Phoenix companies have suffered from a bad reputation in the past, when directors have deliberately forced their companies into liquidation in order to buy back assets at a reduced cost. At the same time they were able to absolve their responsibility for the liabilities. The Insolvency Act 1986 has made this far more difficult to do.
It is perfectly legal to form a new company from the remains of a failed one. A director of a failed company can become a director of a new company providing he/she is not:
- subject to a disqualification order
- is not judged bankrupt, or
- is subject to a bankruptcy restrictions order or undertaking.
The 1986 Company Directors Disqualification Act allows the courts to disqualify directors whose companies have failed as a direct result of their misconduct, for a period of up to 15 years.
The Insolvency Act 1986 gives the liquidator several powers to stop those who are abusing the system. These include allowing the liquidator to take action when the failed company has entered into a sale at a lower market price at a time when the company was unable to pay its’ debts. The Act also makes it an offence for a director of a company that has gone into insolvent liquidation to be a director of a company with the same or similar name. Also that director would not be allowed to be involved in the new company’s management without the court’s permission within 5 years after the winding up. A director who contravenes the Act may be made liable for the debts of the original company after he/she became director.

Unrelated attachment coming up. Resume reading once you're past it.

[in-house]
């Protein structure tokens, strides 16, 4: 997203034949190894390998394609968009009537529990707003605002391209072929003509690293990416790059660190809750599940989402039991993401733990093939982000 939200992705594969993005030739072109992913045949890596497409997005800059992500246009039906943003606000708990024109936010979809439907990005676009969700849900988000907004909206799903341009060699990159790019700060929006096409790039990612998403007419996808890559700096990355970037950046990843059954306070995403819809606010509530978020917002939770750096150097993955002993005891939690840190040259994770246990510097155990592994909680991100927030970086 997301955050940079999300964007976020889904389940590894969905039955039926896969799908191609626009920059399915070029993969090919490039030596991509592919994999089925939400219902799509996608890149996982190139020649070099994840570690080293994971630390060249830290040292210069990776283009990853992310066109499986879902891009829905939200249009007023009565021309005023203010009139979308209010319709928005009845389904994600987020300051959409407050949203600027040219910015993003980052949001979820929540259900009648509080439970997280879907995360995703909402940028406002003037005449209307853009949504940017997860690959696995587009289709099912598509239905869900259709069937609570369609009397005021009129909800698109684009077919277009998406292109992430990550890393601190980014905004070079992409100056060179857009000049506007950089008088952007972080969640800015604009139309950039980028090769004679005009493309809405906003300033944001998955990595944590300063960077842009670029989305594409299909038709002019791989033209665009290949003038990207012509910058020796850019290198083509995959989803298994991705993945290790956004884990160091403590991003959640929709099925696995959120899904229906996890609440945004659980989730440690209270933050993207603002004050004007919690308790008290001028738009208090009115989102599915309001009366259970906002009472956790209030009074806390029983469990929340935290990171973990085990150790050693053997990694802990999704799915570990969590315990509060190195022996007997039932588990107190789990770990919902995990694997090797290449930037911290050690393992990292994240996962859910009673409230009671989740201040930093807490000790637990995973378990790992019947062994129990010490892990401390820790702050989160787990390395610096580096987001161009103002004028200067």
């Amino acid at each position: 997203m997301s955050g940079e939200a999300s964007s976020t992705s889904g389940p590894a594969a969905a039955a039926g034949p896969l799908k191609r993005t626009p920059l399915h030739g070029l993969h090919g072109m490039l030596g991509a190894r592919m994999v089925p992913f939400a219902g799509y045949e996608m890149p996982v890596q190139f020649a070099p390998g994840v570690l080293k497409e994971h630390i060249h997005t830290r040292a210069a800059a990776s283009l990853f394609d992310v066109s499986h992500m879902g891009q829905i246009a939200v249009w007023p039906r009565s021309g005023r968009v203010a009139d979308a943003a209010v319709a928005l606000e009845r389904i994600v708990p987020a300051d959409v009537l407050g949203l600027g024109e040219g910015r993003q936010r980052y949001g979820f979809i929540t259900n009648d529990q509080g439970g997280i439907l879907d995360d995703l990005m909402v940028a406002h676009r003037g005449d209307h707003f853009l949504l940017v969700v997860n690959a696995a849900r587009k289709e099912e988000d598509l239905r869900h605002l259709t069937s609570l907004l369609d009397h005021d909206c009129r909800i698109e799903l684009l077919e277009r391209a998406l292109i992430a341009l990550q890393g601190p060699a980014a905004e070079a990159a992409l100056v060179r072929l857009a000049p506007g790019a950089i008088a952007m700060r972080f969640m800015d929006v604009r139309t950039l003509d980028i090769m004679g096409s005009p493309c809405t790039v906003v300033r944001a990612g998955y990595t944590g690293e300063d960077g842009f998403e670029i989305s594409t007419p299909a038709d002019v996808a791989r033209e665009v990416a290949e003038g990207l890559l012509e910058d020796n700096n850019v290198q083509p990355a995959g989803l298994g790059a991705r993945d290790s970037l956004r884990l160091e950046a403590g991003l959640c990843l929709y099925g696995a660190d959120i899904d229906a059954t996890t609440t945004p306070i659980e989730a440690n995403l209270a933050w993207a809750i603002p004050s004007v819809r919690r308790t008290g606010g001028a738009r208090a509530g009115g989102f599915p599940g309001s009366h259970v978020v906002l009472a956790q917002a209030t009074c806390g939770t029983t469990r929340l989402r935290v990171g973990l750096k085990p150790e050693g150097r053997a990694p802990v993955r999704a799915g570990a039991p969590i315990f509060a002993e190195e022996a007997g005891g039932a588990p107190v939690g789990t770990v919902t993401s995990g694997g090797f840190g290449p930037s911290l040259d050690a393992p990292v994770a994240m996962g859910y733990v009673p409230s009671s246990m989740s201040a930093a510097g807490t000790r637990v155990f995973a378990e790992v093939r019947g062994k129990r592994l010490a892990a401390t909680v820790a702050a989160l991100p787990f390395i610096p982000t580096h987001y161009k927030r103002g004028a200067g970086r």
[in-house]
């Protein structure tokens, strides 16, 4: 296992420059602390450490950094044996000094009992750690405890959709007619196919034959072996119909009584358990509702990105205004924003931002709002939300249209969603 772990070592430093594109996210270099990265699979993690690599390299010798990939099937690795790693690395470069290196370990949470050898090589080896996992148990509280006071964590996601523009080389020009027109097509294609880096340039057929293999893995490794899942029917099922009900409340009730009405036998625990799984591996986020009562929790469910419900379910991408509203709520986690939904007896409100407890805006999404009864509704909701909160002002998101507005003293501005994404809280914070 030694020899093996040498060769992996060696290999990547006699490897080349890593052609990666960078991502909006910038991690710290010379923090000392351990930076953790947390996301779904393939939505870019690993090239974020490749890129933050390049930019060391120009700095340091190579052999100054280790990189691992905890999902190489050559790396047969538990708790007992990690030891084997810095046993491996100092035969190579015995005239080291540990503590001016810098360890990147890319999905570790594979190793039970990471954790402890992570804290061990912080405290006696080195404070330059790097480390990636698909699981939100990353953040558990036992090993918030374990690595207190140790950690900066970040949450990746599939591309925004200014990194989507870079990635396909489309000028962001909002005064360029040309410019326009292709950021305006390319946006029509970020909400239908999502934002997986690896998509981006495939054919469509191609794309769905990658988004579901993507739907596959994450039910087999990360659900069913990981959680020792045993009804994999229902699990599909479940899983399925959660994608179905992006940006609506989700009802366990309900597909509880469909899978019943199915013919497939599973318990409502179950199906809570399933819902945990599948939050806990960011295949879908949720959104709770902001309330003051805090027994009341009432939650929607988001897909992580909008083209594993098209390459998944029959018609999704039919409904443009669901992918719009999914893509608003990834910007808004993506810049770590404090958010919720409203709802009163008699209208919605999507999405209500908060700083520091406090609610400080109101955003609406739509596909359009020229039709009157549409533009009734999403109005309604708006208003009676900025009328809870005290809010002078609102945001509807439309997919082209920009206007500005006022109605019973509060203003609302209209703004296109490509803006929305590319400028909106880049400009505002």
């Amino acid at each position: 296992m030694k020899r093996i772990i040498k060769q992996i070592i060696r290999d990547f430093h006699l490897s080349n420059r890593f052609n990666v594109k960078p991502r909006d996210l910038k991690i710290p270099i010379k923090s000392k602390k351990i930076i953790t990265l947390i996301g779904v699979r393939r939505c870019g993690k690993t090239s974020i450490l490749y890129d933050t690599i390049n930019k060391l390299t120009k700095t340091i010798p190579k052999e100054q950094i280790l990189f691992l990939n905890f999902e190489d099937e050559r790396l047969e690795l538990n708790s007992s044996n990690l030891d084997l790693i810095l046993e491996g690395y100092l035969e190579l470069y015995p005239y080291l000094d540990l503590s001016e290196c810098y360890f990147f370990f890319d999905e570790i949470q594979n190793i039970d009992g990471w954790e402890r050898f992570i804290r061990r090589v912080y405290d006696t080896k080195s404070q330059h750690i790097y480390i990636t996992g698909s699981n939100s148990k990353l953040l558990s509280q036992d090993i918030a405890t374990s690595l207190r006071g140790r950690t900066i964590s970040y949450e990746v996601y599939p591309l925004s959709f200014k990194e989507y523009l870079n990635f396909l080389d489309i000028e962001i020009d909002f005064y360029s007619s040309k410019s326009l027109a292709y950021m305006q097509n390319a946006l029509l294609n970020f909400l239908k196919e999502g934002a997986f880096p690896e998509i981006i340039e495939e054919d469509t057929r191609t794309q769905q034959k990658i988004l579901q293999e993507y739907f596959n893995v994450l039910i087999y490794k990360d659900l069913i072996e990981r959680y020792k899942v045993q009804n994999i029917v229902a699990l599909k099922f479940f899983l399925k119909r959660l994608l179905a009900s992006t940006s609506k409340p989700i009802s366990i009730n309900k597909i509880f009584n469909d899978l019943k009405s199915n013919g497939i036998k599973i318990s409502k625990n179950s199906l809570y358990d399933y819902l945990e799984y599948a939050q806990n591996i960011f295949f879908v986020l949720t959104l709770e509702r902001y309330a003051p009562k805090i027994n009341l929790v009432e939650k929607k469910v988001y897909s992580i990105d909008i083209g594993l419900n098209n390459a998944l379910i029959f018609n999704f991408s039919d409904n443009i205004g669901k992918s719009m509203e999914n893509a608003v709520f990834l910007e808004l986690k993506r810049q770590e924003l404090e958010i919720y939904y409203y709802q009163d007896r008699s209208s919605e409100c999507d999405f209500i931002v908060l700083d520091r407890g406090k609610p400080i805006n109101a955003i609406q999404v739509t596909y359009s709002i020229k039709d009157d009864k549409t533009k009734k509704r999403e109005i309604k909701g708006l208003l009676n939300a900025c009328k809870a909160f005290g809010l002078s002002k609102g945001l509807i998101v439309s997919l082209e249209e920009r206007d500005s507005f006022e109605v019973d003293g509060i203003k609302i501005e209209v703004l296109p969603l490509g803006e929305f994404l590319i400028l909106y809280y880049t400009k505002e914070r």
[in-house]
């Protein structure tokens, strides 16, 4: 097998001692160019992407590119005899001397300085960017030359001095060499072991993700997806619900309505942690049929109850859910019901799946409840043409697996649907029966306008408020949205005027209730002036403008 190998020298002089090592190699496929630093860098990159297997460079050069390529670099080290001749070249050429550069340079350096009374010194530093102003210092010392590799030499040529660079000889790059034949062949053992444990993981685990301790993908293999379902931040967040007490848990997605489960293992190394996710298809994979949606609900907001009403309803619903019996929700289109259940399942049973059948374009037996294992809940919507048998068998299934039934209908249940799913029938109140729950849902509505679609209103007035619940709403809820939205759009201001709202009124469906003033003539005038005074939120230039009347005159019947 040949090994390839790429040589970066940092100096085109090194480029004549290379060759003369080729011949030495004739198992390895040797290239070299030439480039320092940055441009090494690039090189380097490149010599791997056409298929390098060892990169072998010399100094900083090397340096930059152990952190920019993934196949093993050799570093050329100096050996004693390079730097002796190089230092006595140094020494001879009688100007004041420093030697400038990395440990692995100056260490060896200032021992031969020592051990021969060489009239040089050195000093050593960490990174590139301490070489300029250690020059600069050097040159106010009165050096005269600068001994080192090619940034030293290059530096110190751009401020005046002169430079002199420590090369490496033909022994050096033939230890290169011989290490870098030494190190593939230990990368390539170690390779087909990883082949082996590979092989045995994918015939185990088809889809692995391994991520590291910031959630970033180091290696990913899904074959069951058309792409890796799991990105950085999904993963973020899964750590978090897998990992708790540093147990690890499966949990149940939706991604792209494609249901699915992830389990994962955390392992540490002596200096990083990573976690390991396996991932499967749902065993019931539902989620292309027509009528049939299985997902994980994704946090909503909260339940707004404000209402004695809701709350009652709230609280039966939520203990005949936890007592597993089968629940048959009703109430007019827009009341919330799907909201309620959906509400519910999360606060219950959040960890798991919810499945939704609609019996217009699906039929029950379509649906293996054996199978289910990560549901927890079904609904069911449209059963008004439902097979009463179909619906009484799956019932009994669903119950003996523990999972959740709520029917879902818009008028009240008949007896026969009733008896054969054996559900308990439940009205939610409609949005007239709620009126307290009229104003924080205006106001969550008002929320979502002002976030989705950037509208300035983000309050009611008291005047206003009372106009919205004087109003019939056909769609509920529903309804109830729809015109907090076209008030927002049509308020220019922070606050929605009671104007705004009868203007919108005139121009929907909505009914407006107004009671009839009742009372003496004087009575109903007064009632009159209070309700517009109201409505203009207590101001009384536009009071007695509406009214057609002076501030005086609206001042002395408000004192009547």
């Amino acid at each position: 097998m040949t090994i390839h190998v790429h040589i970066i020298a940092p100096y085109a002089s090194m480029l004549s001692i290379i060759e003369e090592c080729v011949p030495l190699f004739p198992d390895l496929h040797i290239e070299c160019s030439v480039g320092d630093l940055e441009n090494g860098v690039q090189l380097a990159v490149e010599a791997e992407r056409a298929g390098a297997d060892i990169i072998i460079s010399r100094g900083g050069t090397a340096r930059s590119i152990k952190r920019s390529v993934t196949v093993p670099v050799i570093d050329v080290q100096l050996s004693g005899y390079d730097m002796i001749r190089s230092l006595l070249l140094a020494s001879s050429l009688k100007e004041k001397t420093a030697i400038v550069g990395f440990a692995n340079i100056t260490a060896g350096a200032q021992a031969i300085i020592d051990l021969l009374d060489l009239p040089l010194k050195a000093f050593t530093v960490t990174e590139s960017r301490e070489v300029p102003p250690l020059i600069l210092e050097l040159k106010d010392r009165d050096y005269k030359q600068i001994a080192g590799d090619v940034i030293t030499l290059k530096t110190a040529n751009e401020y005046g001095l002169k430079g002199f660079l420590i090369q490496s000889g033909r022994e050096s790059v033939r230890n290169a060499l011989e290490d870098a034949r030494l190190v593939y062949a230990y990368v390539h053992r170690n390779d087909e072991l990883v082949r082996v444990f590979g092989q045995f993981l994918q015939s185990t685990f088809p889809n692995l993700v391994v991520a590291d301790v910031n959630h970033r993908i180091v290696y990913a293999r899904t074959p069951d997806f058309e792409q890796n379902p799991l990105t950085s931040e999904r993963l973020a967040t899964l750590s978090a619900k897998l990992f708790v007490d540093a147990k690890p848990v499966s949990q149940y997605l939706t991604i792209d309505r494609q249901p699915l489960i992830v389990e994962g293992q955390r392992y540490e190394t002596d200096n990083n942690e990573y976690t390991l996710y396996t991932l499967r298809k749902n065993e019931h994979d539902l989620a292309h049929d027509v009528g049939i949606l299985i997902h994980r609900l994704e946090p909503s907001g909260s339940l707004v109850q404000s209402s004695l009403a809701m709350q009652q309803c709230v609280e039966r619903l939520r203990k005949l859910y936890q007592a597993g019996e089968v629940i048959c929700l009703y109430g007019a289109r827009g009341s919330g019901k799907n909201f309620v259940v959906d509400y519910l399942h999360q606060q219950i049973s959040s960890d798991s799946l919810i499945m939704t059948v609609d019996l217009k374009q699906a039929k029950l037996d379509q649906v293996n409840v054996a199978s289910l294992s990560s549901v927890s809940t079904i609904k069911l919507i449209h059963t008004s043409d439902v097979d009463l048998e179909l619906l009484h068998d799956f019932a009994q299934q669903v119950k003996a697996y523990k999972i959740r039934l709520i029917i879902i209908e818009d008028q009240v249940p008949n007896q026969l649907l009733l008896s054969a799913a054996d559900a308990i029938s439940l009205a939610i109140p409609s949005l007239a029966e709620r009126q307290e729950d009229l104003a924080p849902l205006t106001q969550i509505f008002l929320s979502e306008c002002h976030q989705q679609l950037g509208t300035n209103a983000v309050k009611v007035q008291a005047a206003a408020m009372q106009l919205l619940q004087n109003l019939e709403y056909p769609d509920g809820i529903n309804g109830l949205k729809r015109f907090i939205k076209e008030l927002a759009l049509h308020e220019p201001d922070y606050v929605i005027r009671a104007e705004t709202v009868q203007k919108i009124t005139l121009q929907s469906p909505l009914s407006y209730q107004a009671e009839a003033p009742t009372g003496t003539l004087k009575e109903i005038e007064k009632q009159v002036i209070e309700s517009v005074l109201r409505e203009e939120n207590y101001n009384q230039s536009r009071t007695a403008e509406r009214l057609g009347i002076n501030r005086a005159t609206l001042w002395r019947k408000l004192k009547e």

Michelle Hayter, Dispute Resolution Solicitor, says “Legislation introduced in 2004 gave the Official Receiver power to apply to the court for a bankruptcy restrictions order against any bankrupt he believed to have been dishonest or in some way to blame for the insolvency. These orders can last between 2-15 years and continue to apply the restrictions of bankruptcy after discharge.”
Get in touch if you need more information on this topic. For a free initial meeting please call 01202 499255 and Michelle or a member of his team will be happy to discuss any questions you may have.